The Canadian Federal Election is coming up on Monday, Sept. 20, which means we have some important decisions to make. With multiple options to choose from, what can you do to learn more about the election process, candidates, platforms and issues at hand? This blog will help you learn more about what is important to you this election before the big vote.
Who can vote?
To vote in a federal election, you must be a Canadian citizen and at least 18 years or older as of election day, Monday, Sept. 20.
Temporary visa holders or permanent residents cannot vote in federal elections. You must carry your proof of identity and address at the time of voting, opens a new window. This includes one original piece of photo identification issued by the Canadian government—federal, provincial or local. A driver’s license or a health card is also considered valid identification proof.
In certain cases, you can still vote if you declare your identity and address in writing and have someone assigned to their polling station, who knows them, vouch for you. Your voucher too would have to prove their identity.
Where can I vote?
Find the exact time and address for your election day poll by checking the Elections Canada website., opens a new window The information is also available on your voter information cards which should have been mailed to you. Polls will be open for 12-hour periods so make sure to get out and vote.
Please remember that public health guidelines are still in place. Elections Canada is mandating masks to help reduce the spread of COVID-19. There are also additional measures such as disposable pencils, hand sanitizing stations and physical distancing measures with directional signage will also be available at the entrances and exits of all polling stations.
If you feel like staying in you can always vote by mail:
To vote by mail, one has to apply online or at any Elections Canada office in the country prior to Tuesday, Sept. 14.
Election day voting hours
On election day, polls will be open for 12 hours across Canada. Our voting hours are 7:30 a.m. to 7:30 p.m. at Alberta polling places.
Keep in mind that election day is not a federal holiday. However, employers are required to give their staff time off with pay to vote in a federal election.
Who am I voting for?
Now we are at the real question. Who do you vote for?
There are five major political parties in Canada—the Liberal Party of Canada, the Conservative Party of Canada, the New Democratic Party, the Bloc Quebecois and the Green Party. Each of these parties, plus any of the lesser-known parties putting forth nominations, are required to nominate candidates to run in the election.
Candidates can also be eligible to run for a federal election without being affiliated with any particular party, either as independents or with no affiliations.
While we can't and won't say who should have your vote, why not check which party's platform aligns with your own views and values by using CBC News' Vote Compass.
Why it's important to be an informed voter
The reality is we all lead busy, distracted and sometimes chaotic lives in today's fast-paced, digital world. Part of this involves our subjugation to the rapid and ceaseless flood of information-starved, shiny and sometimes fake multimedia messaging designed to manipulate our emotional selves.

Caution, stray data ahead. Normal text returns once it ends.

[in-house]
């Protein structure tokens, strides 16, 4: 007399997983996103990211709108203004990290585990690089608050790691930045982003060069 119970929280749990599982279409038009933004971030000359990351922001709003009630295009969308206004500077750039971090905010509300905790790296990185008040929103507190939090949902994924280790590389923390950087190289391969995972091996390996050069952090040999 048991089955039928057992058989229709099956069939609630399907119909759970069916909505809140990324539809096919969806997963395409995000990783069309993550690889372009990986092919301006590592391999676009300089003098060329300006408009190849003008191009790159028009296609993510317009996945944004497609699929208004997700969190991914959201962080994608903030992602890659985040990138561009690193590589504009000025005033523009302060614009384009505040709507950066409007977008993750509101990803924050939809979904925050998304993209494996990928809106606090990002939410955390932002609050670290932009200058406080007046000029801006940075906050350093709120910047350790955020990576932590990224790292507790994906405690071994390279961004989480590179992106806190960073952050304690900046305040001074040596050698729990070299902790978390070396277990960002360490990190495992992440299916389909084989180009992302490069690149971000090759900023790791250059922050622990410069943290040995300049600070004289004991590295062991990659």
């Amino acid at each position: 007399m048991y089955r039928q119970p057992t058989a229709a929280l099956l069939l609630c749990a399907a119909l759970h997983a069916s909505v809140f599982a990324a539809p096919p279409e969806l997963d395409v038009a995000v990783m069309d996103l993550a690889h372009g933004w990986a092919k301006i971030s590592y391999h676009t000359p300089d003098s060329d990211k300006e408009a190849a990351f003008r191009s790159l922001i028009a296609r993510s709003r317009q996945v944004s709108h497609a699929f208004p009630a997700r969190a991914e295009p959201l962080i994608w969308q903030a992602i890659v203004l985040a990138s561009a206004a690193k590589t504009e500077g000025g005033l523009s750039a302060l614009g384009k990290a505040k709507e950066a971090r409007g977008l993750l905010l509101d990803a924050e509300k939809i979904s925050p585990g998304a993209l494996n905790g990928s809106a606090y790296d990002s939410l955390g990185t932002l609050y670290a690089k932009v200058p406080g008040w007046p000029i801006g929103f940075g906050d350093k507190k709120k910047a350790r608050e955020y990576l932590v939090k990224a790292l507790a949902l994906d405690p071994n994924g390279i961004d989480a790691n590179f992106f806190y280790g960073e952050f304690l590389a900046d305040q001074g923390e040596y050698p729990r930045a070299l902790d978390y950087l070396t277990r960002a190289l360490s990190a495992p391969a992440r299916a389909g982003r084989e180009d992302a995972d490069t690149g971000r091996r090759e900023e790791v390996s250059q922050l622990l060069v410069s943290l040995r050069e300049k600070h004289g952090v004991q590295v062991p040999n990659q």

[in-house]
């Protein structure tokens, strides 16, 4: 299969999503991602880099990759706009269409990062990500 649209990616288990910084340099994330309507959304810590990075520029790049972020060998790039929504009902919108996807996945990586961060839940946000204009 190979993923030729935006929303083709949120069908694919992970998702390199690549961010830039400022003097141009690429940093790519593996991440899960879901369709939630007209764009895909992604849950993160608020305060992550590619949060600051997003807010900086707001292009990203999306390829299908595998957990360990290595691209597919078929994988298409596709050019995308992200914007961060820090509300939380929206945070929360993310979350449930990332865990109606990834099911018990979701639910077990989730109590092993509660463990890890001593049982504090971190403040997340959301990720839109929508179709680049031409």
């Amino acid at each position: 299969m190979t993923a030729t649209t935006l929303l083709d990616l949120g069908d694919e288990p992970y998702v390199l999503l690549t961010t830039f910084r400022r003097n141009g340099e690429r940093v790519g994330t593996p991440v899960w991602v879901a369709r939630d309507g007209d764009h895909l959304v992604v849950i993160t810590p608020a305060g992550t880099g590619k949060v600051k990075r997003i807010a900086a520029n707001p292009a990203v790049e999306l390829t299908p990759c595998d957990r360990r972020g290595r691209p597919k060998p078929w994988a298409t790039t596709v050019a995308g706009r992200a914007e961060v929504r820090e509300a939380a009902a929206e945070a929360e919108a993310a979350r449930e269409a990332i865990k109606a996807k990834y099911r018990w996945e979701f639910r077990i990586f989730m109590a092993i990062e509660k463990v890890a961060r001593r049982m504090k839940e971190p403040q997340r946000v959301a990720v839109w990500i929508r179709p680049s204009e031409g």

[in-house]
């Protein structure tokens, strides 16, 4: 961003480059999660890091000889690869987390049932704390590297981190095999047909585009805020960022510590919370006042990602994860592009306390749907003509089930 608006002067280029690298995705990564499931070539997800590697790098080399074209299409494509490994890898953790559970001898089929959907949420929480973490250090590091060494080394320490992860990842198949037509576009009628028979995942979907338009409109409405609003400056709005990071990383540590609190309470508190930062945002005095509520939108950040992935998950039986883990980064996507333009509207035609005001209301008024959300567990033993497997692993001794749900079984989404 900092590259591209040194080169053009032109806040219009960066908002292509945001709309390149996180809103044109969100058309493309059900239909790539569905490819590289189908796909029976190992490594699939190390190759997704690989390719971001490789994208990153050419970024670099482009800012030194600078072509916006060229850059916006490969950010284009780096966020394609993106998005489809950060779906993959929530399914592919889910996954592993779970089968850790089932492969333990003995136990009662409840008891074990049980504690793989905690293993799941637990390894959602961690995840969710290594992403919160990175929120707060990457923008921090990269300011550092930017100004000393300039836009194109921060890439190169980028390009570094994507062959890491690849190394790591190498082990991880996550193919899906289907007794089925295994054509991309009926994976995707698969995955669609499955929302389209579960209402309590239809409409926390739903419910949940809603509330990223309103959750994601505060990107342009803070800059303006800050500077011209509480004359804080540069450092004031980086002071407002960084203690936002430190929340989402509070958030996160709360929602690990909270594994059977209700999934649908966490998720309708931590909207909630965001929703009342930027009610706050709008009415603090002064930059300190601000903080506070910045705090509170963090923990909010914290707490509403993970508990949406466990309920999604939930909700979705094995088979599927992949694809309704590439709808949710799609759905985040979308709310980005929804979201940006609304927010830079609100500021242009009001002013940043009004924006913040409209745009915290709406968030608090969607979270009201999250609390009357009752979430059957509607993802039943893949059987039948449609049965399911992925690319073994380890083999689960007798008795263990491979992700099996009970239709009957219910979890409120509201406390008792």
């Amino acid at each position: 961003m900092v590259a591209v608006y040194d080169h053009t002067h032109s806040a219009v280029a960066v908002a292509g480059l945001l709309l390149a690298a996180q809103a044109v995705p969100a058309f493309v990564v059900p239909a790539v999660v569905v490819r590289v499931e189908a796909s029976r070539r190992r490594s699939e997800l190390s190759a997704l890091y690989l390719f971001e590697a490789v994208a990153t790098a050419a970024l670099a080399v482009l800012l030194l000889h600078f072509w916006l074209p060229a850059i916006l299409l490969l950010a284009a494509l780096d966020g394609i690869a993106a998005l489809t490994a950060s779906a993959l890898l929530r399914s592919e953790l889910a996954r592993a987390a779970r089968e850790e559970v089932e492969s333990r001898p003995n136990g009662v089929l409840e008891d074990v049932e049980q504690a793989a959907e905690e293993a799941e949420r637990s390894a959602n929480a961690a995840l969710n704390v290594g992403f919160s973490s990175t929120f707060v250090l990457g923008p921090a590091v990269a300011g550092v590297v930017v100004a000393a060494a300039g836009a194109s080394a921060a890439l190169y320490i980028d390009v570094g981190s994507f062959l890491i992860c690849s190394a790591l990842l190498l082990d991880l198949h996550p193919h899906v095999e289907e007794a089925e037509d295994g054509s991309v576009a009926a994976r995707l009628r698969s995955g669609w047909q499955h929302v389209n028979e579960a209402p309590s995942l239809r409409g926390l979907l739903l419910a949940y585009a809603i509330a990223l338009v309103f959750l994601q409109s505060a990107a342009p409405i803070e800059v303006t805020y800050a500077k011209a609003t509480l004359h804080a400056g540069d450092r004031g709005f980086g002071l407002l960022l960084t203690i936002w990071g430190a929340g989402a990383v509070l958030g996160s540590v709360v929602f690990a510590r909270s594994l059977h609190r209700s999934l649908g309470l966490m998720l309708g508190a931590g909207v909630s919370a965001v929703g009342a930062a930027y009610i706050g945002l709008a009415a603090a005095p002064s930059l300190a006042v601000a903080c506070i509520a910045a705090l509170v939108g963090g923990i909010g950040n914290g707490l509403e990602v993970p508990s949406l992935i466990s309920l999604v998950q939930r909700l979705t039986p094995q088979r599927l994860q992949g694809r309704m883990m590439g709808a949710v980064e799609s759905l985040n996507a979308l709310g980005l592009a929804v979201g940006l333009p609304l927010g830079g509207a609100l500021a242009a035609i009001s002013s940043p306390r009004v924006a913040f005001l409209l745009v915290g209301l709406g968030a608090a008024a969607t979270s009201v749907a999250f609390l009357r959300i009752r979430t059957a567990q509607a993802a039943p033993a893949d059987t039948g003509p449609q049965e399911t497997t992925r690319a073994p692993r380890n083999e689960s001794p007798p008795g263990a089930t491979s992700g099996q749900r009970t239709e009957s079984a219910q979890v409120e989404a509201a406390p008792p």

Understandably, even the most media savvy citizens around have no choice but to limit their news consumption to mere headlines and soundbites. We form an opinion in little more than an instant, consumed by outrage or awe. We share, like, quote, tweet and move on to the next thing. In doing so, we often skip over the true context of a story enabling us to form a balanced and truly informed opinion.
With all the competing information out there, the simple idea of spending more time to understand even a single subject seems daunting. It is a critical exercise, however, for an informed citizen, especially at election time. Taking the time to learn about key issues gives you the knowledge you need to make a sound decision and ensure that your vote aligns with your interests and values.
Depending on how you choose to go about it, researching your decision could involve varying levels and manners of engagement:
- Visit a candidate’s website to learn more about their platform as well as their personal, professional and political background
- Take the time to safely speak to campaigners at your door
- Follow candidates on social media
- Read, watch and listen to reputable news sources
- Seek out opposing viewpoints to better understand all sides of an argument
- Be curious, ask questions and explore the issues with others in an open, respectful dialogue
Make your vote count
The ballot is a card comprising the list of all the candidates’ names in your riding. There’s a white circle next to each of their names and the name of their political parties.
To make sure a vote counts, one must be careful to not spoil the ballot. Signing your name on the ballot or writing anything else on it will annul the vote. However, if you make a mistake, you can ask for a new ballot.
As you can see, there are many things to keep in mind before the upcoming Federal Election. If you decide this has interested you, why not apply to help by applying to be a Poll Worker during election day? That way you'll have a hands-on experience for the next election.
The countdown to election day is on—make sure your vote counts on Monday, Sept. 20.
Find more election resources, including how you can support EPL, on our election web page.